54

I need to disable SELinux but cannot restart the machine

i followed this link where i get bellow command

setenforce 0

But after running this command i checked for that

sestatus
SELinux status:                 enabled
SELinuxfs mount:                /selinux
Current mode:                   permissive
Mode from config file:          disabled
Policy version:                 24
Policy from config file:        targeted

Is there any other option?

2
  • 4
    setenforce 0 <- did you run it from root or with sudo?
    – UVV
    Aug 7, 2014 at 6:51
  • 1
    @UVV yes i am doing all this from root Aug 7, 2014 at 13:01

6 Answers 6

67

sestatus is showing the current mode as permissive.

In permissive mode, SELinux will not block anything, but merely warns you. The line will show enforcing when it's actually blocking.

I don't believe it's possible to completely disable SELinux without a reboot.

2
  • 1
    I think you can disable it without a reboot by directly editing the /etc/selinux/config file and setting SELINUX=disabled
    – dmohr
    Mar 2, 2018 at 19:40
  • 1
    @dmohr - If you read this Centos document it tells you that it only works on the next reboot. Mar 2, 2018 at 19:50
14

Disabling SELinux without reboot is not possible. But I guess making it in permissive mode is going to satifsy your requirement.

The output of sestatus shows SELinux is enabled but also shows it is in Permissive mode, which is what you just did with the setenforce command.

11

On CentOS 7:

echo 0 > /sys/fs/selinux/enforce
3
  • 2
    fwiw, this didn't work for me, Centos 7.2: # sestatus SELinux status: enabled SELinuxfs mount: /sys/fs/selinux SELinux root directory: /etc/selinux Loaded policy name: targeted Current mode: permissive # echo 0 > /sys/fs/selinux/enforce # sestatus SELinux status: enabled SELinuxfs mount: /sys/fs/selinux SELinux root directory: /etc/selinux Loaded policy name: targeted
    – datakid
    Oct 4, 2016 at 3:23
  • This only disables selinux in current "session" and when rebooting this config will be lost.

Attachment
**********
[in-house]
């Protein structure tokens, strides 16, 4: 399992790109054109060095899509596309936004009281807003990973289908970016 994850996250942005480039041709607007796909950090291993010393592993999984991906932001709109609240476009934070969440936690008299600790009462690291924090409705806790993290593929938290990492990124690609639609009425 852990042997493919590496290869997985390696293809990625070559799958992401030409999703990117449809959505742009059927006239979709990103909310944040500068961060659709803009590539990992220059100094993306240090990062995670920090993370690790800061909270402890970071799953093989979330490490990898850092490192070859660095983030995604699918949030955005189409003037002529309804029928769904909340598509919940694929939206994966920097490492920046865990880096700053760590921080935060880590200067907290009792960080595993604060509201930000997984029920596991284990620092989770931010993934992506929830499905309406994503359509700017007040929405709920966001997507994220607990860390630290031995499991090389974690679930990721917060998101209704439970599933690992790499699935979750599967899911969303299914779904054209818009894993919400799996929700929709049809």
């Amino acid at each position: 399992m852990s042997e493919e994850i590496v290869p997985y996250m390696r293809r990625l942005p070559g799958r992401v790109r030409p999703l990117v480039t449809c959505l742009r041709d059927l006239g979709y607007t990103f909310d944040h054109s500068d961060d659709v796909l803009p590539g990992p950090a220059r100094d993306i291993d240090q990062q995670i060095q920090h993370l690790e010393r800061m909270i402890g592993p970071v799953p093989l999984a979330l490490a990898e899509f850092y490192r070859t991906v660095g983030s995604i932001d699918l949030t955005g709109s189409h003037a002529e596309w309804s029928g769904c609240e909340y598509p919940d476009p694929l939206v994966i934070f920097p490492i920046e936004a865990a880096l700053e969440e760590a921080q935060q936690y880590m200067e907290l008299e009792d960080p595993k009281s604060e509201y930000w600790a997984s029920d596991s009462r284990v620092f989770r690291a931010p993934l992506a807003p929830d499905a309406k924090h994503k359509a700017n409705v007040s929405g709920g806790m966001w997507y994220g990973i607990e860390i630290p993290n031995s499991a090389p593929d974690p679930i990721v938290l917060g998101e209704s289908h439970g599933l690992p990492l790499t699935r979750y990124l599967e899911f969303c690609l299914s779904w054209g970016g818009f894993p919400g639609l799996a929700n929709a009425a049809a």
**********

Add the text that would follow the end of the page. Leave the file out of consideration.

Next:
– EAmez
    Mar 4 at 8:39
  • By current "session" I mean current runtime. Also 0 does not disable selinux but configure it as permissive.
    – EAmez
    Mar 4 at 8:50
7

At the time of writing what OP did should work. On Fedora 26:

[aries@csibesz]$ sestatus
SELinux status:                 enabled
SELinuxfs mount:                /sys/fs/selinux
SELinux root directory:         /etc/selinux
Loaded policy name:             targeted
Current mode:                   enforcing
Mode from config file:          enforcing
Policy MLS status:              enabled
Policy deny_unknown status:     allowed
Max kernel policy version:      30

As user doesn't work.

[aries@csibesz]$ setenforce 0
setenforce:  setenforce() failed

As root, it does:

[aries@csibesz]$ sudo setenforce 0
[aries@csibesz]$ sestatus
SELinux status:                 enabled
SELinuxfs mount:                /sys/fs/selinux
SELinux root directory:         /etc/selinux
Loaded policy name:             targeted
Current mode:                   permissive
Mode from config file:          enforcing
Policy MLS status:              enabled
Policy deny_unknown status:     allowed
Max kernel policy version:      30

The same applies to CentOS 7 and RedHat EL 7: it is working without reboot.

6

Best way to disable SELinuxis by using following command:

sed -i 's/enforcing/disabled/g' /etc/selinux/config

OR

vi /etc/sysconfig/selinux, set selinux=disabled

OR

setenforce 0 && sestatus

Though in certain cases restart will be required.

3

For CentOS 6 (not 7):

echo 0 > /selinux/enforce
2
  • 1
    Does not work on centos 7. Only works on centos 6 and under
    – shreddd
    Oct 19, 2016 at 19:35
  • 1
    This answer is correct for centos 6. Please double check before downvoting.
    – o0x258
    Jun 12, 2017 at 16:07

Not the answer you're looking for? Browse other questions tagged or ask your own question.